Extra extra! The big naked pain and brain campaign is back! I have continued to search high and low in the film industry for references towards pain! More wisdom from Yoda! ‘You must unlearn what you have learned’ and ‘do or do not there is no try’ This is a good example of what clinicians … More The Big Naked Pain and Brain Campaign: Extra extra!
This is most definitely and unequivocally a rant! It’s a rant about the shit we say and what possesses us to say it. Actually, I’m not sure I can answer the second part of that question. I was listening to the radio the other day and an interview with a contestant from Dancing with the … More Lack of fat on the toes causes numbness? – The shit we say
I think I have lost count the number dejected looks I get when I have said, “the solution is to exercise”, particularly when I worked in the NHS. Compare that to private practice and the standard response from patients, “They only ever give out exercises in the NHS and then I don’t get seen again … More Motivation to exercise? Aaaaaand it’s gone…..
Blood flow restriction has gained a lot more attention recently, and it’s certainly an area of interest for me as I have asked the question how useful it would be when applied as a tool for patients suffering with persistent pain. So what better way of getting an understanding than by asking the experts. … More Blood Flow Restriction a guest blog by Dr. James McCarron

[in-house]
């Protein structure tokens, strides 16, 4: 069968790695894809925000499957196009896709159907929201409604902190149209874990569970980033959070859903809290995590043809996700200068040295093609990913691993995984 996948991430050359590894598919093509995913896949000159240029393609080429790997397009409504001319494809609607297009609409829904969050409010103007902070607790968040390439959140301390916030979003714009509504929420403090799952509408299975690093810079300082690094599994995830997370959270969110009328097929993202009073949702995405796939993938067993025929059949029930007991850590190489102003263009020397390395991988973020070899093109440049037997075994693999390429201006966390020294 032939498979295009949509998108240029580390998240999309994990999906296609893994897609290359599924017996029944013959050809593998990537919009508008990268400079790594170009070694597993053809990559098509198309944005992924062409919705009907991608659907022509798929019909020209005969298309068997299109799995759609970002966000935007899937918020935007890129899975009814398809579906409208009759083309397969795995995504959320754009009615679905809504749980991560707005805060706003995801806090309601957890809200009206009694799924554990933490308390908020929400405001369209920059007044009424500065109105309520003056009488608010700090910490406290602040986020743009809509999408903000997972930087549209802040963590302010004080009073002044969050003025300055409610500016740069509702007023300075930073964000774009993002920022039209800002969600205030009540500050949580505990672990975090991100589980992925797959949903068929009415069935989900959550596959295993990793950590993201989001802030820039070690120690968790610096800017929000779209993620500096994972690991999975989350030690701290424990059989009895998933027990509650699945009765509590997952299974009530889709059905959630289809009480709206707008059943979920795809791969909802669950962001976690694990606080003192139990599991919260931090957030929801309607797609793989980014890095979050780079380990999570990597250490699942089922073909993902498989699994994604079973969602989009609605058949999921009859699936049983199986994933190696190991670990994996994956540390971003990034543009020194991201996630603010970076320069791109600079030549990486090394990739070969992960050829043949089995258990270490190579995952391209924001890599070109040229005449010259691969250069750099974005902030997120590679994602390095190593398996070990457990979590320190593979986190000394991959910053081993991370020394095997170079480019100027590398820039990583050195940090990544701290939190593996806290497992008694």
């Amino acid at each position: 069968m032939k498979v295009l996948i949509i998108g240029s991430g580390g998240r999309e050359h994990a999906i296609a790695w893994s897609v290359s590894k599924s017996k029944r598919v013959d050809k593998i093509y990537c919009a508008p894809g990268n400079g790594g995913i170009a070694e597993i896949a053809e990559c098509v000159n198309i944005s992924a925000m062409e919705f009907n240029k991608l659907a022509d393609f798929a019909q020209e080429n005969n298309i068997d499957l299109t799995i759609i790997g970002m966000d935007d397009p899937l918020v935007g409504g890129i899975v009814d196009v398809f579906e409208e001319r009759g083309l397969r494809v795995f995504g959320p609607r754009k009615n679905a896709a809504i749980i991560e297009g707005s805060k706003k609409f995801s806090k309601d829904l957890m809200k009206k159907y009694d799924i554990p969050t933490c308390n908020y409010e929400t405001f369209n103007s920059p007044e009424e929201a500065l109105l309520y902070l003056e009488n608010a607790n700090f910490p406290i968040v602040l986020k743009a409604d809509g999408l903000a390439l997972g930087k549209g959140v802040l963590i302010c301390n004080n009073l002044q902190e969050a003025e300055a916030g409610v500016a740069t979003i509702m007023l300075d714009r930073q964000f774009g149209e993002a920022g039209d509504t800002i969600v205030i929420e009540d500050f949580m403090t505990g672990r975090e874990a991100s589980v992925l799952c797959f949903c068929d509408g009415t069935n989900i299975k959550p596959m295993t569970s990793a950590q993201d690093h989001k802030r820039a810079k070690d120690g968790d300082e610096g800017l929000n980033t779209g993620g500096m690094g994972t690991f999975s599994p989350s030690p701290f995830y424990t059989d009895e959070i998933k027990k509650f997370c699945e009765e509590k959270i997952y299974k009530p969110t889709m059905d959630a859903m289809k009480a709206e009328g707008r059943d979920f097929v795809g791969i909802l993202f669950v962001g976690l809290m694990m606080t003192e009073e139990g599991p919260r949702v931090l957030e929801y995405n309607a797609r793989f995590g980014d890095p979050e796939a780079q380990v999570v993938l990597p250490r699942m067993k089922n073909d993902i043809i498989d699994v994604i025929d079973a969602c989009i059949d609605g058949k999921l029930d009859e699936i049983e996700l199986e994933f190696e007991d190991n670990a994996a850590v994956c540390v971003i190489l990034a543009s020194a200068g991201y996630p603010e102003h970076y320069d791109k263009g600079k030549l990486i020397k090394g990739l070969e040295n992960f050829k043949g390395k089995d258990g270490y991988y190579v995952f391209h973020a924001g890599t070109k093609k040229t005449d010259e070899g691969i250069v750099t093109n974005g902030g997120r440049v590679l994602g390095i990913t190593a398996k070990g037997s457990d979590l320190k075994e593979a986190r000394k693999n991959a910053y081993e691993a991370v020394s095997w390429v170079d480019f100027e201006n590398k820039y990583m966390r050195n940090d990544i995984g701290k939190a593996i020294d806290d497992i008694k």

Can we please stop pathologising! What does that mean? Well I am pointing the finger at you the clinician. This includes me! There are plenty of us out there who are guilty of pathologising and creating a society of hypervigilance. … More Stop pathologising and wave the green flag
Sleeeeep!! Mmmmmm we all need it, it’s a necessary part of mind and body function and for life. Yet when we suffer from pain and particularly persistent pain, it can really disturb our sleep. So we assume that pain is the culprit for disturbing our sleep, right? Well this may not be entirely accurate. The thinking on pain and sleep is changing, and compelling evidence is identifying some important physiological functions that occur when we sleep revealing that how sleep may have more of an effect on pain. … More Sleep and Pain